New violent offender law



The piece of legislature known as Melissa's Bill has now officially been signed into law.
Massachusetts Governor Deval Patrick signed the crime bill earlier Thursday morning at a private state house ceremony. The bill includes a so-called three strikes provision, barring parole for repeat violent offenders.


The killer of 27-year-old Melissa ­Gosule, of Randolph, was found to have a record of 27 previous convictions, for which he had served a total of less than two years.


“If someone doesn’t get [rehabilitated] the first time, if they don’t get ­rehabbed the second time, why do you think they’re going to get rehabbed on the third or fourth time,” Gosule said during an afternoon press conference Thursday at his workplace in Milton.


Gosule teared up several times as he spoke about his daughter and about his promise to his 12-year-old grandson, standing nearby, to protect him.


“If this prevents any child, any of us, from getting hurt, then I’ve honored the memory of my daughter in helping others, and that’s what this pen is all about,” he said.


State Senator Bruce Tarr, the Republican minority leader. said the law is not a way to trap someone who makes a mistake, but rather a way to keep off the streets those who have exhibited a chronic pattern of violent crimes.


“Today is an important day in Massachusetts public safety history,” Tarr said in a telephone interview. “This law has prevailed over confusion, criticism, and obstructionism.”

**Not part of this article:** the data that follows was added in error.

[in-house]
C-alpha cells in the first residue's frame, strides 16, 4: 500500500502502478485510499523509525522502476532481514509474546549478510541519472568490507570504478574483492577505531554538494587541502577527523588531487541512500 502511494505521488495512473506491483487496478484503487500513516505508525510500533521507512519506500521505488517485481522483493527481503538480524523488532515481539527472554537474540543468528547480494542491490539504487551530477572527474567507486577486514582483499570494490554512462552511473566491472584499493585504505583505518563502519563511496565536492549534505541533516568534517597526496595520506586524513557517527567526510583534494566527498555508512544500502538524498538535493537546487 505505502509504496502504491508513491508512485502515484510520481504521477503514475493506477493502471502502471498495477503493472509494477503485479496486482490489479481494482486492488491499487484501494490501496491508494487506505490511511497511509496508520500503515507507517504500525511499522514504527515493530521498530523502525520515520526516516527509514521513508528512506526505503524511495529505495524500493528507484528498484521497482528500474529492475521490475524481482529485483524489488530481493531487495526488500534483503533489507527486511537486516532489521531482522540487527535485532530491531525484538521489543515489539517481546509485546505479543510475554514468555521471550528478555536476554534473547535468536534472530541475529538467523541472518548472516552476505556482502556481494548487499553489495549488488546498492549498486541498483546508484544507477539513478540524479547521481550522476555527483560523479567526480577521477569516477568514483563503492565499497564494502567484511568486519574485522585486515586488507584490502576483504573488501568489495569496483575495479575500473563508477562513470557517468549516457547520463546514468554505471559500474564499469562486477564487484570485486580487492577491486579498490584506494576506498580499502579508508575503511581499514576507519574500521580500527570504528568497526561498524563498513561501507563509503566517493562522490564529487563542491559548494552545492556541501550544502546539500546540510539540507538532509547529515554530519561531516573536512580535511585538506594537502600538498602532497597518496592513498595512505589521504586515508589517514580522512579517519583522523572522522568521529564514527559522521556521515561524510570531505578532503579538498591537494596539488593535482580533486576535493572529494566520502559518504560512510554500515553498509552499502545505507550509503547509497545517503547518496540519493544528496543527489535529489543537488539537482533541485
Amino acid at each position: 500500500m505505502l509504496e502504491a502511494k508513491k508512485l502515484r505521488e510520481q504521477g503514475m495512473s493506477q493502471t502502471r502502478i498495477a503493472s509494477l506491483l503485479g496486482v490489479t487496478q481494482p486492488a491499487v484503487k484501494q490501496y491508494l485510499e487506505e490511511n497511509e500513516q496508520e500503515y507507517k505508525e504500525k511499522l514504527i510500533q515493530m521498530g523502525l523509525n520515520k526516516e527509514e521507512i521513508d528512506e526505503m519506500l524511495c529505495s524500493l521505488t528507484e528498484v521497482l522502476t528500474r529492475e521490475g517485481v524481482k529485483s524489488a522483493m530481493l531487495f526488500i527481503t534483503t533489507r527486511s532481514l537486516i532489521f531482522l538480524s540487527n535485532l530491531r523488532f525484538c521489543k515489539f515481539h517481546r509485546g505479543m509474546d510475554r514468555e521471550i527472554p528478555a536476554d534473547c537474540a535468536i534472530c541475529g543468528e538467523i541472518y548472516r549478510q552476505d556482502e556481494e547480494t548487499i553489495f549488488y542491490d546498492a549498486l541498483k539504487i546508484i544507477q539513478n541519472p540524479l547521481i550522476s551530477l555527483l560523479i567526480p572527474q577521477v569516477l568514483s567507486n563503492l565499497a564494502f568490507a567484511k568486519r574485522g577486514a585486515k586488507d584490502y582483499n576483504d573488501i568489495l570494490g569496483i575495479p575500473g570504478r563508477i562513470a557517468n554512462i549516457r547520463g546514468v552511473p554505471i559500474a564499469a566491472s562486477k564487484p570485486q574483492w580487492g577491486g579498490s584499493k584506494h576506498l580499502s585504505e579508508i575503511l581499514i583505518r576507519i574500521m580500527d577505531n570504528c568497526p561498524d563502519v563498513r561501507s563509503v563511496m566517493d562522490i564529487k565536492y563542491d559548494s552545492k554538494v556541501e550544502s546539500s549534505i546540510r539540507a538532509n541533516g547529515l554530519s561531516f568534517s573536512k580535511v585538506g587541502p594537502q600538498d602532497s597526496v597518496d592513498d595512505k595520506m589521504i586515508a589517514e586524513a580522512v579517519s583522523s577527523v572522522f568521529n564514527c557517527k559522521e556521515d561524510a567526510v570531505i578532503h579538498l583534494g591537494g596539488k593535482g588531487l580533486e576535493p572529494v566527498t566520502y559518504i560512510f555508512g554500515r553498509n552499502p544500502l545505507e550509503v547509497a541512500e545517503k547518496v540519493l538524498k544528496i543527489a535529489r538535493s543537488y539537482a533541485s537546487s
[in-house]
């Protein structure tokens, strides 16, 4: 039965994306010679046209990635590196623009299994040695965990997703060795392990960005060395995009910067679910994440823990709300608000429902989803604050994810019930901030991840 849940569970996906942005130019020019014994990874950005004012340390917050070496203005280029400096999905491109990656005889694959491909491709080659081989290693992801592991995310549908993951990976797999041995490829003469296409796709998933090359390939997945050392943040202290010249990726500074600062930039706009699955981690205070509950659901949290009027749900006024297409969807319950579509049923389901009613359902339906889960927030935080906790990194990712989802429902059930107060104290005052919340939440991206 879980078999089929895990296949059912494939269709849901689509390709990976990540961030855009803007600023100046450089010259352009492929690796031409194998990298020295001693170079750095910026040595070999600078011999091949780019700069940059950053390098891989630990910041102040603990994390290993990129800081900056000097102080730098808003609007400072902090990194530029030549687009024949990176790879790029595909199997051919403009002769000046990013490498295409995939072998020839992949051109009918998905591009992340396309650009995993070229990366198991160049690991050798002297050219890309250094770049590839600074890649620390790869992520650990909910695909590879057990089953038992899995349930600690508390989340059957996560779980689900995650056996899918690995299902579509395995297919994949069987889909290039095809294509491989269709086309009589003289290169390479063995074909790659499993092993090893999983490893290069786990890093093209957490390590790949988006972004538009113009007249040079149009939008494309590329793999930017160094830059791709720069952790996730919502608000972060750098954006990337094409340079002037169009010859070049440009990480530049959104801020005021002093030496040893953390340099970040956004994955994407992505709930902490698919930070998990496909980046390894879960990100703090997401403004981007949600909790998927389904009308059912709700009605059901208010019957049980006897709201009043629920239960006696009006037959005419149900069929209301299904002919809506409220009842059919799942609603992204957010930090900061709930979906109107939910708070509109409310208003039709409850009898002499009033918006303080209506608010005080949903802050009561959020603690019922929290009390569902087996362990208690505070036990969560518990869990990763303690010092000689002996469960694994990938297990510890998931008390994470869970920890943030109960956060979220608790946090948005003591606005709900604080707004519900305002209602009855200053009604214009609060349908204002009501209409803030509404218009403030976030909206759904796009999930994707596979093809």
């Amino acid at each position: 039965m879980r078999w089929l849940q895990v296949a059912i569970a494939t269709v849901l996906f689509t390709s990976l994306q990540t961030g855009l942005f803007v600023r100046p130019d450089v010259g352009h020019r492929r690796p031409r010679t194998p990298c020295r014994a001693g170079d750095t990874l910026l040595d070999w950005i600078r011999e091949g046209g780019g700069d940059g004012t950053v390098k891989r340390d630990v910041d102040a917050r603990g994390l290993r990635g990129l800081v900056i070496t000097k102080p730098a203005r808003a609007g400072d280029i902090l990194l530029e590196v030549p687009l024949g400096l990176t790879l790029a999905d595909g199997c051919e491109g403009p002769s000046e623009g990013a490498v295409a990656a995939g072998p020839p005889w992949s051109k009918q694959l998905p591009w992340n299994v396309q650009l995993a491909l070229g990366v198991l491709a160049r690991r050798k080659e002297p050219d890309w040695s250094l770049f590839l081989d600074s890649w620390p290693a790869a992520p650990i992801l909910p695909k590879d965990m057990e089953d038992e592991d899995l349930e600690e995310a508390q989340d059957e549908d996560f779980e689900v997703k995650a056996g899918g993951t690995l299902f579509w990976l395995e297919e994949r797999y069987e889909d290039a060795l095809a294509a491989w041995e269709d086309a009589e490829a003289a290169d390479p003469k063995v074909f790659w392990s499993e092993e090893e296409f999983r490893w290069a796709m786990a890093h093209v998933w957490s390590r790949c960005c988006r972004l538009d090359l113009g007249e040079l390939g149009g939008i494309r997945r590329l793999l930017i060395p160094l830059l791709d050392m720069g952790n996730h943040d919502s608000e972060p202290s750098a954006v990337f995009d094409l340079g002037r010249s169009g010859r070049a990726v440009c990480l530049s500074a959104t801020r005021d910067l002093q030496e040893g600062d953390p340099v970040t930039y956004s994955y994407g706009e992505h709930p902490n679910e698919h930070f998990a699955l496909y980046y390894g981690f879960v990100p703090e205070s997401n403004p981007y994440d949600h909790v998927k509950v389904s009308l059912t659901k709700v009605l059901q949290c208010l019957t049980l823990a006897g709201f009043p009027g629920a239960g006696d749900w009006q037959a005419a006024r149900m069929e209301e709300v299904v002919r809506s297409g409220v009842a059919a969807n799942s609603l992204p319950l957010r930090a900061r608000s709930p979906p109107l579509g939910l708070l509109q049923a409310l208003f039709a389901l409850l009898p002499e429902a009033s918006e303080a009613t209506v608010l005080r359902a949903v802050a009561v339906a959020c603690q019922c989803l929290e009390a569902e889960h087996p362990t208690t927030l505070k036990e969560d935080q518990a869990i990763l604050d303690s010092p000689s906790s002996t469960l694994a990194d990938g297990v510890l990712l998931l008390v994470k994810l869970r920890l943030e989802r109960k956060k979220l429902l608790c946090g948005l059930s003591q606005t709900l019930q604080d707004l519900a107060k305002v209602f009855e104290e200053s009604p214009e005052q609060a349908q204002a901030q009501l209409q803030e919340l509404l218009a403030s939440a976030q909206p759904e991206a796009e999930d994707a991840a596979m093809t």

The bill gained momentum after the murder in December 2010 of Woburn police officer John Maguire by another repeat offender.


Patrick’s muted signing ceremony Thursday surprised and befuddled Charles Maguire, who started pushing for the bill after his brother’s death.


“I was really caught off guard by it, if you want to know the truth,’’ Maguire said in a telephone interview. He said he went to the dry cleaners so he could have proper clothes for a State House signing ceremony he expected to be held Friday.


“He [Patrick] said he was happy with the bill and then he signs it in a cloak-and-dagger deal,’’ ­Maguire said. “I don’t know where that came from. If he didn’t want to sign it, then don’t sign it.’’


Maguire, who was a probation office at Woburn District Court for 35 years, said that he got involved in lobbying Beacon Hill after his brother’s slaying and that his political activism is partially a form of therapy for him over the violent death of his sibling.


Attorney at Law